Rhett Halkett is a mainstay in the South African Hockey team and his brilliant defensive ability led to him securing a professional contract in Europe. The product of Wynberg High School current plays for Laren in Holland after a spell with Den Bosch. Rhett has represented South Africa at the Commonwealth Games, the Olympic Games and of course the FIH Hockey World Cup where he passed his 100th Cap for SA Hocky. We chatted to Rhett after the recently completed Hockey World Cup about all things hockey.
ATJ: Congratulations on your performance at the World Cup, an interesting place to start is that you have played at the Olympics, the Commonwealth Games and now the World Cup, which of these was the best experience and why?
RH: The London Olympic Games will always be at the top of the pile as one of the best sporting events I have ever experienced. However, for a hockey specific answer, this recent World Cup in The Hague was by far the most amazing hockey experience I have ever had. The Olympics is the pinnacle of every athletes competition and London delivered on every front. Whereas, the Netherlands is arguably the home of hockey, the passionate supporters and the professional manner in which this tournament was executed made it a spectacle I will never forget.
ATJ: South African Hockey has famously struggled for sponsorship, how has this affected your personal development in the game?
RH: The lack of a national league is a major problem for South African Hockey. The best players of our country only compete against each other for one week of every year in our annual Inter Provincial Tournament. Naturally this, in combination with no centralised national training program, have knock-on effects of a lack of individual development for the younger players. I have been very fortunate to have been based in Holland for the past 4 years and this has truly helped me learn, grow and develop as a player.
ATJ: You also famously got to captain the Lads in Argentina. How was that experience and was it hard to fill Austin’s boots?
RH: I am not so sure about the famous part but yes, I was very fortunate to captain South Africa for a few test matches. It was the highest honour of my career. Austin and I are different types of leaders so I never felt I had to fill his shoes but rather build on what he had already established with my own twist.
RH: If the responsibility is required of me I will happily do the job to the best of my ability. However, we are extremely fortunate to have a strong leadership group of players with Austin at the helm so I can not see that being required anytime soon.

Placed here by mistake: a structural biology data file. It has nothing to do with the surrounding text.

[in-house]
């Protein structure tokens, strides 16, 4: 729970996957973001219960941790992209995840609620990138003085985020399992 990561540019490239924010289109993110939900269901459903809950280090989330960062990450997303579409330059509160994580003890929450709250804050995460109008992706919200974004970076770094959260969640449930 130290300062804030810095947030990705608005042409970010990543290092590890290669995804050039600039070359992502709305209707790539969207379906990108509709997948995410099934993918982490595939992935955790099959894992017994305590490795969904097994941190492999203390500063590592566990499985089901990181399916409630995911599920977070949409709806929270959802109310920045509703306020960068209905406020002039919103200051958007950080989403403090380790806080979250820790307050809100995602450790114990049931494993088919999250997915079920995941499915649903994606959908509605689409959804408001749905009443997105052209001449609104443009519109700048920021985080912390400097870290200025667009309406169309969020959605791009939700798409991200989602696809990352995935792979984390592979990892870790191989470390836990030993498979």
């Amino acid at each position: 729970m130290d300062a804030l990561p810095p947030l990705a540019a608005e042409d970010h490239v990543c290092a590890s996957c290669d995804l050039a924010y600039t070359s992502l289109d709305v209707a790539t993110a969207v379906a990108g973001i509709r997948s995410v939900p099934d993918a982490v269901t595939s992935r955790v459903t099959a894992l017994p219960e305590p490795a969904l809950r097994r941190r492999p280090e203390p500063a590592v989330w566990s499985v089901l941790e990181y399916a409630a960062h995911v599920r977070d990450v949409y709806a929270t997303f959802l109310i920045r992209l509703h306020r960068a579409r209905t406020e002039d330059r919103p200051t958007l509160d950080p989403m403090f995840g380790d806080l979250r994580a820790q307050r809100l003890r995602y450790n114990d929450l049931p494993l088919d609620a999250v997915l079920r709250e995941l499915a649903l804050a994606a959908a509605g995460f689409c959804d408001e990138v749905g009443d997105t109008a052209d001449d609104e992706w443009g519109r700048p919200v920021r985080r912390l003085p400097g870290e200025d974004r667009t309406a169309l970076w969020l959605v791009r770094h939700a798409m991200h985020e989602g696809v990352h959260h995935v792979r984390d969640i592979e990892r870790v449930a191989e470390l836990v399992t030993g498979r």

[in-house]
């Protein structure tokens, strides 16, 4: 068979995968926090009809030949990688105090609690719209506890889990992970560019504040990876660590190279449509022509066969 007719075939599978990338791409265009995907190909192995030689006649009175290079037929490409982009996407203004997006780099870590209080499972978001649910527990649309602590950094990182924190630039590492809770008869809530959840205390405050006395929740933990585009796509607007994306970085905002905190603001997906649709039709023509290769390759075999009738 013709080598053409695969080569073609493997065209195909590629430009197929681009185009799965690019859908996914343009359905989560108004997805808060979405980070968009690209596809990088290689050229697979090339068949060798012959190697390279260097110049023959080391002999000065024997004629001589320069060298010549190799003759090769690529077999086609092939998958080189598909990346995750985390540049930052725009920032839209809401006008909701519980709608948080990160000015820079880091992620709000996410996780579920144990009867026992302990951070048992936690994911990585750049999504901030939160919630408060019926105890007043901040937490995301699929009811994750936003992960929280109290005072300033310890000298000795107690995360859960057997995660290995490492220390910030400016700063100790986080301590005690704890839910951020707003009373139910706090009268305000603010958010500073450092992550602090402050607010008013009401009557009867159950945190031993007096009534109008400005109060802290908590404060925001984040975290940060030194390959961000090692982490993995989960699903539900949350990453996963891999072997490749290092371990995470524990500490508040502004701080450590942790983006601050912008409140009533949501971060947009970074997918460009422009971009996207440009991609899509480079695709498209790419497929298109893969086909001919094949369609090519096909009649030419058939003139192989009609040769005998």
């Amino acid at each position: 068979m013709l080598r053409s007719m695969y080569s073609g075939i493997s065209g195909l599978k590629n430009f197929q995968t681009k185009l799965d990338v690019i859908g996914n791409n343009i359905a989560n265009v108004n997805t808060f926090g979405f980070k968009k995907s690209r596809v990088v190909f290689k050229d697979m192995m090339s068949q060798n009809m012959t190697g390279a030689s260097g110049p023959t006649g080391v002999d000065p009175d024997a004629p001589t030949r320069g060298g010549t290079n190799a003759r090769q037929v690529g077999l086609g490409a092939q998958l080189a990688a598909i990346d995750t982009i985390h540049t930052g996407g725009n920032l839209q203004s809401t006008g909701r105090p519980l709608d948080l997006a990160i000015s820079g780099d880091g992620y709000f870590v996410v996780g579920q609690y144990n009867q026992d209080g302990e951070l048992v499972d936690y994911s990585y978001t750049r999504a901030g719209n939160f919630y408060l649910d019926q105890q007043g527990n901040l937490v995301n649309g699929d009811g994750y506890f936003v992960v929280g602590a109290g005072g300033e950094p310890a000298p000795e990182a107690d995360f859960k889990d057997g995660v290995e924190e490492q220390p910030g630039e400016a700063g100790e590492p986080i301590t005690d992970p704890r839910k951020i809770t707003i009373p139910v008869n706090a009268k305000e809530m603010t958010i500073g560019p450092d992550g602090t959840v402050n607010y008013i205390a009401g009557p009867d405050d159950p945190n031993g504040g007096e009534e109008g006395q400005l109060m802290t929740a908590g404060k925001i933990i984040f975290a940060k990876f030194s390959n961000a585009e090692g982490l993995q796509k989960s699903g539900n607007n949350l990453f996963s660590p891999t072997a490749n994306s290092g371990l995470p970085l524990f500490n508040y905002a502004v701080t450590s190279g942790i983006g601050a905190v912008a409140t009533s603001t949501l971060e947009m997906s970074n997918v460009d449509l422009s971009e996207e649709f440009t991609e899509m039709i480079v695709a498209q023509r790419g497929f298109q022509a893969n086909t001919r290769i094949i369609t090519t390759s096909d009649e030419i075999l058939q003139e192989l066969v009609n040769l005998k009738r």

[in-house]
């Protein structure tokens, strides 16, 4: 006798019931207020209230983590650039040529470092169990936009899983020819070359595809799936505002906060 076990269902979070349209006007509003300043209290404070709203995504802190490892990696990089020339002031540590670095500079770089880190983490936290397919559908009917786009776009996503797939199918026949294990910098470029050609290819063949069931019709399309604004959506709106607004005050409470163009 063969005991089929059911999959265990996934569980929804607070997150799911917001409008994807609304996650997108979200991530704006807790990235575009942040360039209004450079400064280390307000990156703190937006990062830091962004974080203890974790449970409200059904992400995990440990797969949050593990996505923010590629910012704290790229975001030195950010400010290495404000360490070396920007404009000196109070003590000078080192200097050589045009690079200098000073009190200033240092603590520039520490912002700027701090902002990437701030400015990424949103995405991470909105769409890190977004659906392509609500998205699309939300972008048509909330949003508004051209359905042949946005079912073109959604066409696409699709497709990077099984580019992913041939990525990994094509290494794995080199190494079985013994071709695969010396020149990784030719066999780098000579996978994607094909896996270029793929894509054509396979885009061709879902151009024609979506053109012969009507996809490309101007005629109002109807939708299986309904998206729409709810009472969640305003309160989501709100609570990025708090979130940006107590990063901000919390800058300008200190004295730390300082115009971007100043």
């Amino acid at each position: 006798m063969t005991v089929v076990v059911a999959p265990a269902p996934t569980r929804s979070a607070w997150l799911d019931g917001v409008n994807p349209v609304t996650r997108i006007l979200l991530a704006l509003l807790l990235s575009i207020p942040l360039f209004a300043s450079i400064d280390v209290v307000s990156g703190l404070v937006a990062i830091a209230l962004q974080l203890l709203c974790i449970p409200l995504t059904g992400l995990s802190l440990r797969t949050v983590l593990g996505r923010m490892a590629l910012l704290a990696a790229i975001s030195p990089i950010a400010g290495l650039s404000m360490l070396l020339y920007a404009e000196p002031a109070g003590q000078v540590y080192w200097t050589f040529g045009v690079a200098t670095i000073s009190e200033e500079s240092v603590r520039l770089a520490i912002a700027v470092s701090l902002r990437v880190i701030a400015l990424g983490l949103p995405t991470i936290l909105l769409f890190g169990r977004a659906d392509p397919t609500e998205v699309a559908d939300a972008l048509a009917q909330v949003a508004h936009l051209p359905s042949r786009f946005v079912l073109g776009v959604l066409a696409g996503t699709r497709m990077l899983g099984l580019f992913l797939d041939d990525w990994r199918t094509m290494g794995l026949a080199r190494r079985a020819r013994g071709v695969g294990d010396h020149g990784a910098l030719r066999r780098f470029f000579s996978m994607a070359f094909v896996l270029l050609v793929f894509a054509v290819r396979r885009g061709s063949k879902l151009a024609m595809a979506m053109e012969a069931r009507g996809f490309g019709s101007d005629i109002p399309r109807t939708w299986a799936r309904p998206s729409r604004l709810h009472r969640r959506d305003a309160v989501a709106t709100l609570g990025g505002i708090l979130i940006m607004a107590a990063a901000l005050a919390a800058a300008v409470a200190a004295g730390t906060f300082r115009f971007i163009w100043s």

ATJ: Okay moving away from captaincy and into competition, can you tell us just how tough is the African Cup of Nations really is?
RH: I truly believe people underestimate the difficulty of this tournament. The African Cup of Nations is a difficult test of not only our hockey ability due to some rather shambolic facilities but also a test of character. You will be faced with a variety of interesting scenarios when competing in Africa, especially when you are the nation that everybody wants to beat in order to qualify for the Olympic Games or World Cup.
ATJ: After following what happened in Kenya, we were extra proud of the team for qualifying! Moving on, who has been the toughest striker you ever played against?
RH: It is a close race between Jamie Dwyer (Australia), Constantijn Jonker (Holland) and Christopher Zeller (Germany).
ATJ: You are sponsored by Grays Hockey, so which stick do you use and why do you like it?
RH: I use the Grays GX 8000. I enjoy the shape and weight distribution of the stick which allows me to distribute in a variety of ways.
RH: Thanks for the reminder 🙂 To be honest, every goal I score stands out because they are so few and far between. I was convinced I was going to get my name on the scoresheet at the World Cup but my plans were foiled by some good goalkeeping.
ATJ: We believe that goal for the Lads is coming! Having been on a fair amount of tours now, who can you categorically confirm is the team joker?
RH: I have a funny feeling that my team mates may point their fingers in my direction but everyone has their moments of being the team clown. It simply depends on who becomes bored first.
ATJ: And who do you get the luxury of rooming with?
RH: It varies on tour but my longest standing room mate has been Lloyd Norris Jones.
RH: It can become a bit difficult for the team to adapt to what style of play, tactics and general themes the new coach is trying to implement. We have to gel and problem solve quickly especially considering the limited time we spend together.
ATJ: What has been the highlight of your career so far?
RH: The two that stand out the most are walking into the stadium of the Opening Ceremony of The Olympic Games and hugging my father after my 100th appearance for South Africa at the World Cup in The Hague.
ATJ: Are there any young players from the U21 side that you think will have an epic SA career?
RH: This upcoming group is very strong but the question is always: Can they adapt and become comfortable at the highest level of international hockey? In saying that, Dylan Swanepoel is someone you should keep your eye on.
RH: I enjoy a variety of sports and can often be found playing golf, surfing my 9ft longboard or just climbing/trail running up a mountain.
ATJ: Having achieved so much in your career, if you could leave youngsters one piece of advice, what would it be?
RH: Life is a garden, dig it. On a serious note, I think the key learning I have discovered is that no matter who you are, where you have come from or what your current situation may be – it is paramount to strive toward being better than you were yesterday.
ATJ: And where can our readers find out more about you?
ATJ: Thank you Rhett! Good luck with preparations for the Commonwealth Games!
Catch Rhett and the rest of the Lads tackle the Commonwealth Games starting in mid-July!